Signaling a boost for gender equality, Liberia passes the ‘Affirmative Action Bill’
On 29 September, the Liberian House of Representatives concurred with the Senate to pass the Equal Representation and Participation Act of 2016, establishing seven ‘Special Constituencies’, among which five seats would be reserved for women, one for youth and one for the disabled.
The passage of the law marks a milestone achievement, following a series of consultations and public hearings supported by UN Women since 2009, and advocacy by civil society and partners. In August 2016, the Liberian Senate had passed and forwarded the Act to the House of Representatives amidst strong support from various women groups and other stakeholders under the leadership of the Women Legislative Caucus, and the Ministry of Gender Children and Social Protection. The Act in its original version proposed the creation of 21 ‘Special Legislative Constituencies’, out of which 15 seats would be reserved exclusively for women and three seats each for the youth population and people with disabilities, with at least one seat allotted for female representatives within each group. However, policies must be accompanied by adequate budget to put them into practice. At the final hearing on 29 September, an amendment was made in the light of budget constraints, lowering the number of seats for women from 15 to seven. A special Committee has been established to elaborate on this further before the Act is presented to the President for signature.
Addressing the members of the Legislature prior to the passage of the Act, Liberia’s Minister of Gender Children and Social Protection, Julia Duncan Cassell emphasized that the Liberian Constitution empowers the Legislature to enact laws that promote the realization of social justice and increase citizens’ access to political and economic participation.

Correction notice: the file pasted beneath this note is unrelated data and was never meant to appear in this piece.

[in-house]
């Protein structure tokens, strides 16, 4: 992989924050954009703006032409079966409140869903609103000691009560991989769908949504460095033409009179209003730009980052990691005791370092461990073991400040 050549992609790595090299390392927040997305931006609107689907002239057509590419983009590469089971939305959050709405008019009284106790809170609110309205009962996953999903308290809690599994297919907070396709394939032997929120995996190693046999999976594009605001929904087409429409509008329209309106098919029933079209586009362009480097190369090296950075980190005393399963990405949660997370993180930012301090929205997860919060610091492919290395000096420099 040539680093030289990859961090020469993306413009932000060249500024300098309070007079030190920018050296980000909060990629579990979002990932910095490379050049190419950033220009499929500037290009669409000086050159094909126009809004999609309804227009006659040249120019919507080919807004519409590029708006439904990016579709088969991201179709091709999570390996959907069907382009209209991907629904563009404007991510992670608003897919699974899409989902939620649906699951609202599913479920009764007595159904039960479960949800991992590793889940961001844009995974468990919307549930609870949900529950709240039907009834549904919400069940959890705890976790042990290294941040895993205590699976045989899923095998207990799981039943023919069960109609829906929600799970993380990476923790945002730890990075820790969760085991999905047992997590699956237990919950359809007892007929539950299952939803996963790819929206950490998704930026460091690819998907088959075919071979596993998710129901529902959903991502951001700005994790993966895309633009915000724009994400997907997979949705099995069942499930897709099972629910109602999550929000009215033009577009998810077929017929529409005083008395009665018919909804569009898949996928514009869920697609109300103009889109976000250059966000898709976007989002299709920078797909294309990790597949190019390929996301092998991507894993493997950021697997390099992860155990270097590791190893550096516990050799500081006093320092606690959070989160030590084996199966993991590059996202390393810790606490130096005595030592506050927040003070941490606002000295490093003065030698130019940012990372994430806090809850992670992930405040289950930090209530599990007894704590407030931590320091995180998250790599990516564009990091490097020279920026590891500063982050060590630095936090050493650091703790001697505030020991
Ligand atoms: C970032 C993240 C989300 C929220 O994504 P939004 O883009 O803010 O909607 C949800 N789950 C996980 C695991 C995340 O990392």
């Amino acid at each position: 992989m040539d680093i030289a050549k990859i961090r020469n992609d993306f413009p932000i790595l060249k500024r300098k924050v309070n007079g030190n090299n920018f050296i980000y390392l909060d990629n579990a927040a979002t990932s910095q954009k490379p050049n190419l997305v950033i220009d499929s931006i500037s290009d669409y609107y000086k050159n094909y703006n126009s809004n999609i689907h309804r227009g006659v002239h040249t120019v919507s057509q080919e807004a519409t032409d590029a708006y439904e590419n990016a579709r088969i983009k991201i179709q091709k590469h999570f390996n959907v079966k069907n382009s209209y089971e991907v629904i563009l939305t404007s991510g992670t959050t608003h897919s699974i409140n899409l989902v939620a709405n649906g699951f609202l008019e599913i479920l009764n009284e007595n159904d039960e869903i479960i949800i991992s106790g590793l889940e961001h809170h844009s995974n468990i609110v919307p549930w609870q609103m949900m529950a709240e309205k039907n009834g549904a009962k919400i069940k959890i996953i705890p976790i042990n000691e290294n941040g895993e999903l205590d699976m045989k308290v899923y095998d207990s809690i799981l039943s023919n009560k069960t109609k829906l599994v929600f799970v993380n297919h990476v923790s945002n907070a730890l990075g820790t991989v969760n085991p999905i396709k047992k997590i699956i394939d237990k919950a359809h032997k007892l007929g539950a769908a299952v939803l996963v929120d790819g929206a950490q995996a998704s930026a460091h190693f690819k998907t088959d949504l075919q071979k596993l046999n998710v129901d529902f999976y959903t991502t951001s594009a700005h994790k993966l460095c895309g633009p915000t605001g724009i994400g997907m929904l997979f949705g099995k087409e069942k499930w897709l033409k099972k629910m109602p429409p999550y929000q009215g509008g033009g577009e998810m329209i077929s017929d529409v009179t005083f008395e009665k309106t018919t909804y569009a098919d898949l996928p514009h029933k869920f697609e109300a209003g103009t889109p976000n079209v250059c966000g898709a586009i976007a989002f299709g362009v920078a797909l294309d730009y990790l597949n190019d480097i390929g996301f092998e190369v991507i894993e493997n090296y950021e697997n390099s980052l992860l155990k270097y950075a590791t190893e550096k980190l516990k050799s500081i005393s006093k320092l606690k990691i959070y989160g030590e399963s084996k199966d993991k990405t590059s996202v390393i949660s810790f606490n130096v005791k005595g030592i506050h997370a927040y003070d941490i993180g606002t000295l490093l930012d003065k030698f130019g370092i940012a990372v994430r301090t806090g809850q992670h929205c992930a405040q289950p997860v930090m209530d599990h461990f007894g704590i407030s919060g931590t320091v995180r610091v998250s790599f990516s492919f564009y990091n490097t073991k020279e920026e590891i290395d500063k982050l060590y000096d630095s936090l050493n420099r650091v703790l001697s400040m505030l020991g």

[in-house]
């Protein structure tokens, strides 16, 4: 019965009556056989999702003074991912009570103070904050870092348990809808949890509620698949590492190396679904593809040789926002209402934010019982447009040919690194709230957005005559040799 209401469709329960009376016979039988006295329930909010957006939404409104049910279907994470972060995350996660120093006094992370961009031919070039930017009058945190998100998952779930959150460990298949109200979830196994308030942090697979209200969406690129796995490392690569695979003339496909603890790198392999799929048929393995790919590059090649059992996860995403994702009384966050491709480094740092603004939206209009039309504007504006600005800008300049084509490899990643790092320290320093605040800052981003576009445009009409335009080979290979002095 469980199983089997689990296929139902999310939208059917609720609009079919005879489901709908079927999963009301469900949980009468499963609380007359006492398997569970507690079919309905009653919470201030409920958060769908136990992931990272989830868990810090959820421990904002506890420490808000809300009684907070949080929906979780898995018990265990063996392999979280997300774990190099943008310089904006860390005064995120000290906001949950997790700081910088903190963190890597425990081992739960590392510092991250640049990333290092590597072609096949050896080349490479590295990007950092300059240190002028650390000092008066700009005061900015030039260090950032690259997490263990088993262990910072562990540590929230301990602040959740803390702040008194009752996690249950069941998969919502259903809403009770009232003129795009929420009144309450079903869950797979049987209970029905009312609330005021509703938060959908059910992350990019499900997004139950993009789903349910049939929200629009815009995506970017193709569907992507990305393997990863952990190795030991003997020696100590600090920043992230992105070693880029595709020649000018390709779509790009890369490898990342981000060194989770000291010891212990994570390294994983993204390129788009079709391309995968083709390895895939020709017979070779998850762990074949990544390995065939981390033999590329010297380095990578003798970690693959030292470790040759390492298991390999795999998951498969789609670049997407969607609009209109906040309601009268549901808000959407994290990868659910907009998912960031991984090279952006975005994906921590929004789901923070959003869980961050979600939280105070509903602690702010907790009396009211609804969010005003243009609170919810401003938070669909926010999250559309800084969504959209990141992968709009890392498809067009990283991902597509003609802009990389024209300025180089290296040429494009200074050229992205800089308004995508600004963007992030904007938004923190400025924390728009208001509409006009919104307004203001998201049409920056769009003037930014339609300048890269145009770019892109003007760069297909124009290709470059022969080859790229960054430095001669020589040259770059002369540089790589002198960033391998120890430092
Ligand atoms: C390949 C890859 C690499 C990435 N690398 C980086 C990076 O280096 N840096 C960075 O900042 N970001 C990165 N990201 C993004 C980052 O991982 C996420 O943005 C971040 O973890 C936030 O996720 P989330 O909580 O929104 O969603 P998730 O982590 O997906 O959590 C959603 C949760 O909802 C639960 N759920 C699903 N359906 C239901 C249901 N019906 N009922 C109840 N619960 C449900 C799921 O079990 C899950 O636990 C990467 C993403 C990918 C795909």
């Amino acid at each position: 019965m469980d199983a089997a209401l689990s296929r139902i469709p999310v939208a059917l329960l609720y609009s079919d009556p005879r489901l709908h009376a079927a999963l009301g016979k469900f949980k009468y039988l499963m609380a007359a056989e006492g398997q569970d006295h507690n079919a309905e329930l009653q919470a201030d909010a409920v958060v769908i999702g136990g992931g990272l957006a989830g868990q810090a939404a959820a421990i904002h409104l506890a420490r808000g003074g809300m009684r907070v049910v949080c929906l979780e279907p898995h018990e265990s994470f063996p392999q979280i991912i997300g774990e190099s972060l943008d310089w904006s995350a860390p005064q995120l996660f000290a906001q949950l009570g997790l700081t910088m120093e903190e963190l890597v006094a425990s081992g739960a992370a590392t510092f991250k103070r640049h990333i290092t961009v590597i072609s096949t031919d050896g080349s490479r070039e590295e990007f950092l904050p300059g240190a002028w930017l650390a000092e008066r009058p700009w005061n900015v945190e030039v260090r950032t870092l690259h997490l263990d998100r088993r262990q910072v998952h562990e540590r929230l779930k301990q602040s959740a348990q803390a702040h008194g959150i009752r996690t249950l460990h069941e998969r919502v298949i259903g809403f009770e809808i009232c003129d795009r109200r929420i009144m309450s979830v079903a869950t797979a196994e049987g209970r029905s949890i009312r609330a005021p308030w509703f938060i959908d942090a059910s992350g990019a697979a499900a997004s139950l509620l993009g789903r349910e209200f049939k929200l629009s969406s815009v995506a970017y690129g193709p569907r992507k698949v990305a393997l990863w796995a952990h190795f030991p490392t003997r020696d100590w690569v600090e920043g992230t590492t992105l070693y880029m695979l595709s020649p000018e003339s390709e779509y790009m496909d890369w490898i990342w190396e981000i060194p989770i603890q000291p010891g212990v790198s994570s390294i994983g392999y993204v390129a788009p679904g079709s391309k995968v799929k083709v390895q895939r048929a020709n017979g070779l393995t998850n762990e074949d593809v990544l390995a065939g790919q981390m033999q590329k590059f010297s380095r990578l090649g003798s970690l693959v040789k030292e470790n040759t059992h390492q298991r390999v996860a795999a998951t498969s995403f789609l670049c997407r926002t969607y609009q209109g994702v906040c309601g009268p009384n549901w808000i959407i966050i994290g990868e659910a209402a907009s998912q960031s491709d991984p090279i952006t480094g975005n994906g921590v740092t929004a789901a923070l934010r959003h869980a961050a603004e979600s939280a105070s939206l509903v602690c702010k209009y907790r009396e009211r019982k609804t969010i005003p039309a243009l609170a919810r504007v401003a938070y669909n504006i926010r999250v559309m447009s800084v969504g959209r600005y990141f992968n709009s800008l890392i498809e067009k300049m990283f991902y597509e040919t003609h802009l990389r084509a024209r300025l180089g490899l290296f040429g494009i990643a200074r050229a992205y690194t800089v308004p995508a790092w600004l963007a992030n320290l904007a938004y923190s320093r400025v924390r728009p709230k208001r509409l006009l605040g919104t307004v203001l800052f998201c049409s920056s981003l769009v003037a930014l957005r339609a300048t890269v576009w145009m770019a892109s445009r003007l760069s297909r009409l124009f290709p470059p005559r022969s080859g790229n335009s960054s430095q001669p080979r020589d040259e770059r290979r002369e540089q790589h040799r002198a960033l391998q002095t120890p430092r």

“There are international instruments to which Liberia is a signatory and has acceded to for the enactment of affirmative action legislation for the empowerment of women, youth and persons living with disabilities,” Minister Cassell added, making the case for the passage of the affirmative action bill.
At an earlier public hearing in the Senate, UN Women Liberia Deputy Representative and Officer-in-Charge Peterson Magoola spoke of the importance of enacting laws which promote gender equality and ensure the protection of women’s rights, in line with Liberia’s international commitments.
”While Liberia has made immense progress in the promotion of women’s participation in politics, the enactment of the Act into law will guarantee the participation of more women and other marginalized segments of the population,” stressed Mr. Magoola.
“The development of an affirmative action for equitable participation and representation in the House of Representatives is a sincere attempt to draw the disadvantaged and underprivileged sector of our society to the avenues of inclusion, which will help to increase understanding of the magnitude of exclusion which we have suffered throughout human history,” said Mr. Beyan Kota, President of the Christian Association of the Blind, addressing the Liberian Senate.
With only 12 per cent of women in the Legislature and 6 per cent women holding local government positions, Liberia still ranks among the lowest in the world, in terms of women’s representation in governance. In the African continenta, Liberia holds the 40th rank out of 54 in terms of women’s representation in parliament. The Liberia Legislature in August 2015 endorsed the HeForShe Campaign as an affirmation of its commitment to promoting gender equality in Liberia. UN Women works with the Liberian Government, civil society and other actors to address the barriers to women’s political leadership by supporting the establishment of gender-responsive legislations and policies, capacity building for aspiring women candidates and increased civic education for women voters.
Following nearly 13 years of uninterrupted peace, Liberia is at a critical juncture in protecting its democracy with presidential and legislative elections scheduled for 2017 and the passage of the ‘Affirmative Action Bill’ is a step in the right direction towards guaranteeing the participation of women and other marginalized members of the population in shaping the country’s progress.